Analyzing the Judicial System of India
The Constitution of India of 1950 is a written document that currently comprises over 450 Articles and 12 Schedules. It is the longest written constitution of any sovereign country in the whole entire world. The constitution of India was drafted and adopted by a constituent assembly of elected representatives of the people and came into action on 26 January 1950.
The Indian Judicial system follows the common law system based on recorded judicial precedents as inherited from the British Colonial legacy. The court system of India consists of the Supreme court of India, High Courts, and subordinate courts at levels like district, municipal, and villages.
The Indian Judiciary is divided into many levels in order to address the matter in court
and present them in an organized manner. The basic structure is given below:
Hierarchy of Courts
1. Supreme Court: It is the superior court of the country. It is the highest court of appeal and enjoys both original suits and appeals of the high court. The Supreme Court resolves disputes by considering the arguments advanced by parties on both sides and then delivering a judgment. First, parties submit their written arguments through their advocates.
If the Court chooses to hear the case, then advocates from both sides present an oral argument in public hearings. Most Supreme Court cases are heard by benches comprising two or three judges. Until now, the most number of judges to sit on a single bench was 13 in the Kesavananda Bharati case.
High Courts are the highest judicial body at the state level. There are 25 High Courts in India. High Courts exercise civil or criminal jurisdiction only if the subordinate courts in the state are not competent to try the matters. High Courts may even take appeals from lower courts. The High Court is the highest court in a state in India Constitution talks about the High Courts, their organization, and powers. The Parliament can also provide for the establishment of one High Court for two or more states.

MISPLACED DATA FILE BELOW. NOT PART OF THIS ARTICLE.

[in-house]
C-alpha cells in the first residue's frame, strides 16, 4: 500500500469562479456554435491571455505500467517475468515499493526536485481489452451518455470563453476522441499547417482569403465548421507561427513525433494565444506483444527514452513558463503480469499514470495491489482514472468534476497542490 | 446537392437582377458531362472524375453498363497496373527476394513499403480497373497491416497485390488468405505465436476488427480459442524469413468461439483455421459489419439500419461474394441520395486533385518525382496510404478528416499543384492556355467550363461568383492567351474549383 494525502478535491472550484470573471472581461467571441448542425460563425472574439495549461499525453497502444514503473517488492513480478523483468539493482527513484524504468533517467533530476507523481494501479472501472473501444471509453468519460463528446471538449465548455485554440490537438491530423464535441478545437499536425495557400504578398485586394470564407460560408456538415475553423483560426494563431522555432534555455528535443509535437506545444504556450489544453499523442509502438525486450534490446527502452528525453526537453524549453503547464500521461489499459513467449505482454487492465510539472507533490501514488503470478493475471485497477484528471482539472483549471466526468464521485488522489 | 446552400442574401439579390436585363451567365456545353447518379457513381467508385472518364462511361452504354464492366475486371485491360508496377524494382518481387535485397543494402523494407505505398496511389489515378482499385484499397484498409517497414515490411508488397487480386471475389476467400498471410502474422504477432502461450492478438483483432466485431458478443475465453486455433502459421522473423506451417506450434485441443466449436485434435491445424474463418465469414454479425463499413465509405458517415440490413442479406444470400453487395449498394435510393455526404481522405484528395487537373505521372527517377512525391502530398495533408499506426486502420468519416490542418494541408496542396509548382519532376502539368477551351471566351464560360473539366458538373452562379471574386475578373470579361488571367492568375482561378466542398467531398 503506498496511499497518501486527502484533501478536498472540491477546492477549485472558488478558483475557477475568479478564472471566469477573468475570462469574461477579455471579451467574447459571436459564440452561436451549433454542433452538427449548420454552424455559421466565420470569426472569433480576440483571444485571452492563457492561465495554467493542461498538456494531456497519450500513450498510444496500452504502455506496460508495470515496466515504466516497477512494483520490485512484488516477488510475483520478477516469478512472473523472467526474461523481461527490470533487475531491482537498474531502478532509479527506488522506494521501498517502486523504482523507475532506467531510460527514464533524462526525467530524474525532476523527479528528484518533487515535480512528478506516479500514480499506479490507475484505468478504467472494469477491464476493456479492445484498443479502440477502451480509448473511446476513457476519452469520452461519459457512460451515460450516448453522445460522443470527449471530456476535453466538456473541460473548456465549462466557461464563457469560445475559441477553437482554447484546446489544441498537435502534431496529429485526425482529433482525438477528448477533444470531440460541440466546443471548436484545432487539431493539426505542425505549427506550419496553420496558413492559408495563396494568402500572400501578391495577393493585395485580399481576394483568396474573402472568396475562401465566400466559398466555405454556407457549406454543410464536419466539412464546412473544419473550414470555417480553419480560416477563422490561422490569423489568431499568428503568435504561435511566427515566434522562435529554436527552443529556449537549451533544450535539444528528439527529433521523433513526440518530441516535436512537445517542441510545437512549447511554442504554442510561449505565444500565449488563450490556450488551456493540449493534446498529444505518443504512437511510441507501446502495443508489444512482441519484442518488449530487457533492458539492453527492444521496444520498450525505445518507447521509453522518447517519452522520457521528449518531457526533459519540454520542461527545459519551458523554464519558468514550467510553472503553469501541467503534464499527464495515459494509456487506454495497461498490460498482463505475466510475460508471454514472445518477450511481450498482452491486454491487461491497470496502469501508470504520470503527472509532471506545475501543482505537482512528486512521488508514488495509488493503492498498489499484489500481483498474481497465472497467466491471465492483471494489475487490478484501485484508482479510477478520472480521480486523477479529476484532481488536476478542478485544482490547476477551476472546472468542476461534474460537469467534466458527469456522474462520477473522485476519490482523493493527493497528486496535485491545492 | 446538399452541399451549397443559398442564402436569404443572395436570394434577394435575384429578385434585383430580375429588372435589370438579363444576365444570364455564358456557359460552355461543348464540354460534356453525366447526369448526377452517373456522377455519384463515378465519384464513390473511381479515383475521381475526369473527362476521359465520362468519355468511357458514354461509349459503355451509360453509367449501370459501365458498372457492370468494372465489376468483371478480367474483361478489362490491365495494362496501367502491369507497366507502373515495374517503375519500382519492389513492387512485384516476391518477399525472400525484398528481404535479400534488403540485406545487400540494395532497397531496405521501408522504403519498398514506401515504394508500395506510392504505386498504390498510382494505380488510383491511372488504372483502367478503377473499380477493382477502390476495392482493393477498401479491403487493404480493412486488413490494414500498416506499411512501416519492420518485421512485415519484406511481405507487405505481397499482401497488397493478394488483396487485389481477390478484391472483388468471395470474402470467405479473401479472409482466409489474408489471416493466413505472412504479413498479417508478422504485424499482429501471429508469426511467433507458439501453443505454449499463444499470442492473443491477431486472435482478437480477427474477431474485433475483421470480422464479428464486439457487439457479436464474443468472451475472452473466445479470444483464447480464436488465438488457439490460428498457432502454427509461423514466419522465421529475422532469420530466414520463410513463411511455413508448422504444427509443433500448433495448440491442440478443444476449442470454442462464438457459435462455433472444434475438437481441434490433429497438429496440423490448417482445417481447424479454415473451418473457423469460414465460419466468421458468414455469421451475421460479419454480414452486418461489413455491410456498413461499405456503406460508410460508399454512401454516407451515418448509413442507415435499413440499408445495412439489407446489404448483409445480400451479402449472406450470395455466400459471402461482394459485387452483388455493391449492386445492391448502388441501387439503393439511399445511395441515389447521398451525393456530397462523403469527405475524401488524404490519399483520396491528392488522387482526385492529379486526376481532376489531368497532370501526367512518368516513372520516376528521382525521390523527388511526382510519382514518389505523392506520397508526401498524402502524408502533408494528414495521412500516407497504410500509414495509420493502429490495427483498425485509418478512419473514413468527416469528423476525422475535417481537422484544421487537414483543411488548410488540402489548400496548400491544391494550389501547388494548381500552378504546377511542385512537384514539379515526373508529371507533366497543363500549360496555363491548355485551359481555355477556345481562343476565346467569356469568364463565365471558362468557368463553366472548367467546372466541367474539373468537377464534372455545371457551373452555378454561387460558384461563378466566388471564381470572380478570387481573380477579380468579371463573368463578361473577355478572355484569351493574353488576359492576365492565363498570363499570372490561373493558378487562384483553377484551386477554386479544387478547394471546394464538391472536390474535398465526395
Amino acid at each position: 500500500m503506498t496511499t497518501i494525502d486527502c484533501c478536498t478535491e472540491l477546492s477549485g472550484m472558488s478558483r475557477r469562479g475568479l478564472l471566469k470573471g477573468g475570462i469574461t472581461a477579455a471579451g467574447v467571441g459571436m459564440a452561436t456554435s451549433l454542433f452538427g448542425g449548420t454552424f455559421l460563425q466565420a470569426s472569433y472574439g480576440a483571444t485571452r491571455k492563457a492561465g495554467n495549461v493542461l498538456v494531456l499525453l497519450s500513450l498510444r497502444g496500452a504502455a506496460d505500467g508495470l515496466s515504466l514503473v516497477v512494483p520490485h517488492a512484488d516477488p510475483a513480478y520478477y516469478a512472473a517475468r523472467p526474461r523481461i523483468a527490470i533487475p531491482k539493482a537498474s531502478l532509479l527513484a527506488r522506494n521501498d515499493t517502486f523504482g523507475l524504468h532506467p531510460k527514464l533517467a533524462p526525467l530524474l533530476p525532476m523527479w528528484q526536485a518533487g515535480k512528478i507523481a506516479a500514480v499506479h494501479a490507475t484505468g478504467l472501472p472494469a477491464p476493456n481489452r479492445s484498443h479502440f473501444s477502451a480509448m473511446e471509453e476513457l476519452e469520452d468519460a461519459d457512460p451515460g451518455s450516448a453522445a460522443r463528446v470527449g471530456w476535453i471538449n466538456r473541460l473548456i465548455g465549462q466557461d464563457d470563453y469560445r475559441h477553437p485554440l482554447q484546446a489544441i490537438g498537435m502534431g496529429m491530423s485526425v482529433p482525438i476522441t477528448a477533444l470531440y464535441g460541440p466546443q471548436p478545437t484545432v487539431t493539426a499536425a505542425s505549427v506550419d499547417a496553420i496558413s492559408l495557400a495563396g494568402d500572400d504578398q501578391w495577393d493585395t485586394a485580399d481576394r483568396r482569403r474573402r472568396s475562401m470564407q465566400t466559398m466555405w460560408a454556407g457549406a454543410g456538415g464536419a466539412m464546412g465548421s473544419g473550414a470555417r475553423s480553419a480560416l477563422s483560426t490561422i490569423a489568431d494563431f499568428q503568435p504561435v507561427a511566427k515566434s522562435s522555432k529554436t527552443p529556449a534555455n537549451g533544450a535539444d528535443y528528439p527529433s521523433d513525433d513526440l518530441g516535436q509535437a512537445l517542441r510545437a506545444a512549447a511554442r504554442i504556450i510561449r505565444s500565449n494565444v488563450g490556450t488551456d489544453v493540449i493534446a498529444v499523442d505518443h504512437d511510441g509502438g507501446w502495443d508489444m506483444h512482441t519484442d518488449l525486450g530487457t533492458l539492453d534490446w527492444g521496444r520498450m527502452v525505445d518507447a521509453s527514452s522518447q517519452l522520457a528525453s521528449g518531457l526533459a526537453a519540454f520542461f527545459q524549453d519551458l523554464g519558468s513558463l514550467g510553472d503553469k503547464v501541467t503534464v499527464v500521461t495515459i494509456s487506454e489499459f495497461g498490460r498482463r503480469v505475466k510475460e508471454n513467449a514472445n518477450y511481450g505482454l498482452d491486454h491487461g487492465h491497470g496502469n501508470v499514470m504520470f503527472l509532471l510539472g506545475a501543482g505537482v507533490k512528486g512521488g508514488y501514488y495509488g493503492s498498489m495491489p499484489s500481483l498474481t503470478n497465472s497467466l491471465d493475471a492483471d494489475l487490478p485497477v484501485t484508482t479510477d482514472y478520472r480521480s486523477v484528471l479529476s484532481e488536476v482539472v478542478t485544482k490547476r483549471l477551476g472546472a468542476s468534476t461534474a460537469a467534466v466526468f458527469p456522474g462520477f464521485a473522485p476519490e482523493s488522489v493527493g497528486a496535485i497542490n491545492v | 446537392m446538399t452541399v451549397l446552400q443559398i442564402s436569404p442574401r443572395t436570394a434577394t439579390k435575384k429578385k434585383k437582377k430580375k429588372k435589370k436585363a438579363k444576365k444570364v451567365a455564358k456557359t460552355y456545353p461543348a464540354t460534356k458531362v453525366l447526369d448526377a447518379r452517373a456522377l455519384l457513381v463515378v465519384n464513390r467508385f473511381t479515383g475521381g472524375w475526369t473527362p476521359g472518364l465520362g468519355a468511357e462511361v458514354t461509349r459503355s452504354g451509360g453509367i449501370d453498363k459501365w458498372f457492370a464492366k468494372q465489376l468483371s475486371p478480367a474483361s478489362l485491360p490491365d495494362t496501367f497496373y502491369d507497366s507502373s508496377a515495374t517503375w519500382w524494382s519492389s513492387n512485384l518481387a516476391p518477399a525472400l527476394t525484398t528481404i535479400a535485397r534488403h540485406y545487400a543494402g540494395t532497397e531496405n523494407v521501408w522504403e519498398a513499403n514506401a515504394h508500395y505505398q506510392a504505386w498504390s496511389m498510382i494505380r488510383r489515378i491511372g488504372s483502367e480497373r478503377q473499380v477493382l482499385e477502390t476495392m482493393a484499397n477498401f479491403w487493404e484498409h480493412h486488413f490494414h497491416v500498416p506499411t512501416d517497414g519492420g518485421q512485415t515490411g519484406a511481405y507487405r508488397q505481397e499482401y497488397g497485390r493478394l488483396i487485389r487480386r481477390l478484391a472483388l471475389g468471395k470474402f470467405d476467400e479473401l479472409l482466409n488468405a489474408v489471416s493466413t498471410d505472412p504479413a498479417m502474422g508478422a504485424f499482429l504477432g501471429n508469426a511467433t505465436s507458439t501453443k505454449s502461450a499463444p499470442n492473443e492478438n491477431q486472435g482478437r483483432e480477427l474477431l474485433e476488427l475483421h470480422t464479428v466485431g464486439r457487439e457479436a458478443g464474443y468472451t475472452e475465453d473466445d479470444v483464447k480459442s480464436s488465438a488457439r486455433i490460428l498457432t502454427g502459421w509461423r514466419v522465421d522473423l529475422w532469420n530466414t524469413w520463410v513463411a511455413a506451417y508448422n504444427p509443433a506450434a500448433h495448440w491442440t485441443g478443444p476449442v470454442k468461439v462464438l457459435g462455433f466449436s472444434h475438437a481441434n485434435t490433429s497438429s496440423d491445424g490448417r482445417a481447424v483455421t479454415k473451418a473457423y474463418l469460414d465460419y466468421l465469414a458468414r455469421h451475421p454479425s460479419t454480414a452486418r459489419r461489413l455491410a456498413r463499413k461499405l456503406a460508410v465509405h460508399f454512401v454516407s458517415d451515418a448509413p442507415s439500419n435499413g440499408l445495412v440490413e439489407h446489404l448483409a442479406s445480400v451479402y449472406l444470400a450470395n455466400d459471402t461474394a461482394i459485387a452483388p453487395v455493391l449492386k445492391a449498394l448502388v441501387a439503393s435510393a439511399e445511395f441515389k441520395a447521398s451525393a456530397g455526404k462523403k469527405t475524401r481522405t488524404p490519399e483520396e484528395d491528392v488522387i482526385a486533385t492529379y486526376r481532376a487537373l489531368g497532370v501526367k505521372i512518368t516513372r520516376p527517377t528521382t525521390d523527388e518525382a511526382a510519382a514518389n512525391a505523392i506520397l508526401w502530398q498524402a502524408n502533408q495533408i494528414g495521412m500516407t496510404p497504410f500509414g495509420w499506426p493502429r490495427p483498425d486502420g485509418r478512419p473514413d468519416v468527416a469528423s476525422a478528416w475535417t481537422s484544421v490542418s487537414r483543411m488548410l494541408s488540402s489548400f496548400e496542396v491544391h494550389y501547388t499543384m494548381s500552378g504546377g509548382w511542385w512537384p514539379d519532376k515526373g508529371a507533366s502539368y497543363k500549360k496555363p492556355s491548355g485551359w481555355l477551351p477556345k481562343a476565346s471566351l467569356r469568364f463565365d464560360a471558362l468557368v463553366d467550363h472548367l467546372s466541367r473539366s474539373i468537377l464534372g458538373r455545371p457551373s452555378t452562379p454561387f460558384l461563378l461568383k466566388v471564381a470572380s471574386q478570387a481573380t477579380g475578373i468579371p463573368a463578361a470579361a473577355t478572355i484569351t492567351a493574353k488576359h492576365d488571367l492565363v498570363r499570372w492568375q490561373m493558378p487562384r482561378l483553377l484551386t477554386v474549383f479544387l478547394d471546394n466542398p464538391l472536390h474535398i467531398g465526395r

The District Courts are established by the State Governments of India for every district or group of districts based on the caseload and population density. District Courts are under the direct administration of the High Courts and are bound by the judgments of the High Courts. Every district generally has two kinds of courts.
a. Civil Courts: Civil courts provide remedies for civil wrongs committed by the individuals against other individuals and entities. Civil Matters range from property disputes to breaches of divorce cases. As a matter of fact, every suit must be instituted before the court of lowest jurisdiction, by the Munsif court.
b. Criminal Courts: The powers of the various criminal courts are mentioned under
the Code of Criminal Procedure.
These are the courts subordinating at the village level which provide a system for surrogate dispute resolution in villages.
The Government of India is provided by the Constitution with the power to set up special Tribunals for the administration of specific matters such as tax cases, land cases, consumer cases.
Our criminal justice system must keep all the communities safe, foster prevention and rehabilitation, and ensure fair and equal justice. But in too many places, and in too many ways, our system is falling short of that mandate and with the devastating consequences. In India serving justice is not that easy, it takes a lot of time and money from the victims. There are extraordinary opportunities for individuals to engage and influence criminal justice in our country. Perhaps the most important thing that people can do is to take the time to understand how our criminal system actually works and how deeply it affects millions of people.
What’s wrong with our Judicial System?